National Guardsman from Dixon studies first aid before deployment
By: Matthew J. Wilson/Missouri National Guard Public Affairs
Missouri National Guard Spc. Steven Brown, left, and Spc. Chris Herriman, right, practice applying bandages on Sgt. Cody Connor during a combat lifesaver course.
DIXON, Mo. (April 13, 2010) — About two weeks before their impending deployment to Balad, Iraq, Spc. Steven Brown, who lives in Dixon, and 10 other Missouri National Guardsmen brushed up on their first aid skills.
These soldiers from Headquarters and Headquarters Company of the Lebanon-based 3-135th Theater Aviation Battalion graduated from the Army’s Combat Lifesaver Course. The instruction lasts 40 hours and is the bridge between first aid taught to soldiers in basic training and the medical training given to a combat medic.
“I enjoyed the practice with the real-world scenarios,” Brown said of the training. “I’m a firefighter for the city of Dixon, so the training all falls together.”
Combat lifesavers are nonmedical soldiers who provide lifesaving measures as a secondary mission. The course is taken annually by each Missouri Guardsman, and every soldier takes the course prior to deployment.
Staff Sgt. Richard Bryant and his wife, Sgt. Lani Bryant, both from Detachment 1 of the Missouri Army National Guard Medical Detachment based in Neosho, were the unit’s instructors. They have been teaching this version of the course they wrote for a few months.
“The main emphasis is that they get enough medical training to hopefully help their fellow soldiers in times of need,” Richard Bryant said. “I hope that the little bit of information that we do give them is enough that they can prevent someone from dying.”
The Bryants, combat medics for nine years in the National Guard, said the most important thing they hope the soldiers take away from the course is the variety of ways to control bleeding.
“We teach soldiers to improvise on the battlefield,” Richard Bryant said.
“It is important to us, because all the soldiers we train are family,” Lani Bryant added.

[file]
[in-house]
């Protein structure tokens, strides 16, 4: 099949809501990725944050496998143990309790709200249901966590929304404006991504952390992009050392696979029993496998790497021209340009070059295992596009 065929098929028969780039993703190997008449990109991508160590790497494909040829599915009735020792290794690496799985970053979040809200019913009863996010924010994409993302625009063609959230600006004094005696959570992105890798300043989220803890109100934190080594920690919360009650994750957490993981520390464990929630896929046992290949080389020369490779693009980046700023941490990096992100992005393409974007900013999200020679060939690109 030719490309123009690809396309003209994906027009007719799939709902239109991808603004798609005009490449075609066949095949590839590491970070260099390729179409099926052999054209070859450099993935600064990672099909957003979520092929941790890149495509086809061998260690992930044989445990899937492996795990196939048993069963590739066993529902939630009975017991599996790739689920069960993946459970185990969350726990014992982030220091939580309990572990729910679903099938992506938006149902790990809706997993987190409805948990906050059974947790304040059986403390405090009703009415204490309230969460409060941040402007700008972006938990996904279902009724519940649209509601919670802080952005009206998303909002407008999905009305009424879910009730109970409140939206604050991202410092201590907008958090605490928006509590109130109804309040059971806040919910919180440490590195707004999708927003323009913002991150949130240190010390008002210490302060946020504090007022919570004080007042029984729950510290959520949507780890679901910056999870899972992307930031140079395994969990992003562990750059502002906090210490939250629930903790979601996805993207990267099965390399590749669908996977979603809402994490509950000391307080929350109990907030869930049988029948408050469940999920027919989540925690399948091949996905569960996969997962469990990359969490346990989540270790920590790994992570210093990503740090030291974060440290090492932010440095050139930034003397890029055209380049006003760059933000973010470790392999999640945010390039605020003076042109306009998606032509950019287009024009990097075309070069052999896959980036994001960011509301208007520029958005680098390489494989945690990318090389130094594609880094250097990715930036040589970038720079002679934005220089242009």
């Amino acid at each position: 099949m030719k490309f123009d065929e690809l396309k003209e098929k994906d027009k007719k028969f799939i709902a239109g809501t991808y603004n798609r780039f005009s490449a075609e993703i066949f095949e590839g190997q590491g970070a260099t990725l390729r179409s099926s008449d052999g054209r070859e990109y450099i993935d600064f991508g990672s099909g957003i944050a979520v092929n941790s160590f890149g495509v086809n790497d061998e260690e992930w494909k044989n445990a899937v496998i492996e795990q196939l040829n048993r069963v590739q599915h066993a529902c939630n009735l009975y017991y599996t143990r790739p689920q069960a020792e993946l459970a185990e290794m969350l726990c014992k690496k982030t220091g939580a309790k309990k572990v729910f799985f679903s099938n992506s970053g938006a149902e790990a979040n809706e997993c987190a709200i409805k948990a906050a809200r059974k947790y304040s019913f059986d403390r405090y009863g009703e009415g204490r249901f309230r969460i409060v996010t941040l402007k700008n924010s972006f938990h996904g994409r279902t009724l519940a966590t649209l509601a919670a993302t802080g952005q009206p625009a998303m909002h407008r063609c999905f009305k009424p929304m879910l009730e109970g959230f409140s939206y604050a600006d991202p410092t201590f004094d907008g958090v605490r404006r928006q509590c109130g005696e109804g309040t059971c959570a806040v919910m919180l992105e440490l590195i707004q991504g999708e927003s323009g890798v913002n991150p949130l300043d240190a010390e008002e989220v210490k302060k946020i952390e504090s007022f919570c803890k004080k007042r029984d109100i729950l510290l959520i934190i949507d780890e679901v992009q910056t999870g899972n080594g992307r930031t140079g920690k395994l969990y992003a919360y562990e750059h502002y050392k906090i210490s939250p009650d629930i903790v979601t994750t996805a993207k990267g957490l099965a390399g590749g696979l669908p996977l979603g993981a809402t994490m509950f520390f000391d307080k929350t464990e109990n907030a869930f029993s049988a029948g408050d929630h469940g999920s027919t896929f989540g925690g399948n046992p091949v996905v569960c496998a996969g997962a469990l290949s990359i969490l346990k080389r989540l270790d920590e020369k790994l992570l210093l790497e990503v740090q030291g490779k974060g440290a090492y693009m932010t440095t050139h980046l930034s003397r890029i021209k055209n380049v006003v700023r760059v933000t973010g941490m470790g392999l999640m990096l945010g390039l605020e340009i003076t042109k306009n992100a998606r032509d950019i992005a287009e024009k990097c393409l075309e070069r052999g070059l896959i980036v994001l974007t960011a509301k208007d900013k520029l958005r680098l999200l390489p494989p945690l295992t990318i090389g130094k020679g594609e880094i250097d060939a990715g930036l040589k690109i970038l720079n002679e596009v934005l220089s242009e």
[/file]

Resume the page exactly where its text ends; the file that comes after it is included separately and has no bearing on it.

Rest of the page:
This is the second time Brown has gone through the Combat Lifesaver Course, and he said he learned much more the second time around.
“A lot of what I missed the first time was because we had a very large group that wasn’t organized,” Brown said. “This class was very organized, was all on time, was presented very well and we each received a lot more individual attention. Therefore, we learned a lot more.”
Preparing for his first deployment, Brown said he thinks receiving the refresher instruction before going into theater is important so soldiers can easily use what they already know.
“The instruction will be fresh in you mind still, so it should just click — it should be just second nature,” he said.
The course culminated with an exercise that simulated combat injury extractions while taking fire from the enemy.
“The scenario went very well and gave us more real-world experience,” Brown said. “One thing that would have improved on that would have been to make it more realistic with soldiers playing as opposing forces, but that was hard to do with so few of us. But overall, it was very good. I think some of the guys took away a lot from it.”
Brown was impressed by the versatility of the Israeli Bandage, a consolidation bandage that includes a non-stick pad, pressure applicator, secondary sterile dressing and closure bar.
“I’ve actually talked to my fire chief about getting some of those,” Brown said. “You can use those as a pressure dressing and you can use it on just about any part of the body.”
Under the command of Capt. Seth Everett, who lives in St. Louis, the 3-135th is slated to deploy to Joint Base Balad, Iraq, in support of Operation Iraqi Freedom.
Its mission is to provide command and control, supervision, staff planning and unit level personnel service and logistical support for all units that belong to or are attached to the theater aviation battalion.
As part of its 24-hours-a-day mission, the unit will perform command and control for 11 C-23 Sherpas, four C-12 Hurons and one UC-35 Cessna Citation. Through the use of these fixed-wing aircraft, the unit will provide a forward deployed aviation battalion, which provides air movement of cargo, personnel, and military/civilian dignitaries from the United States, NATO, and Iraq, throughout Iraq and the Central Command Area.
These Guardsmen also will be responsible for the flight following, air tasking orders, mission scheduling, and diplomatic flight clearances for all aircraft assigned to the battalion.
The unit previously deployed to Balad in 2005. There, it provided theater airlift support throughout the entire Central Command Area of Operations to include, Iraq, Qatar, Afghanistan, Saudi Arabia, Europe and 21 other countries in Africa.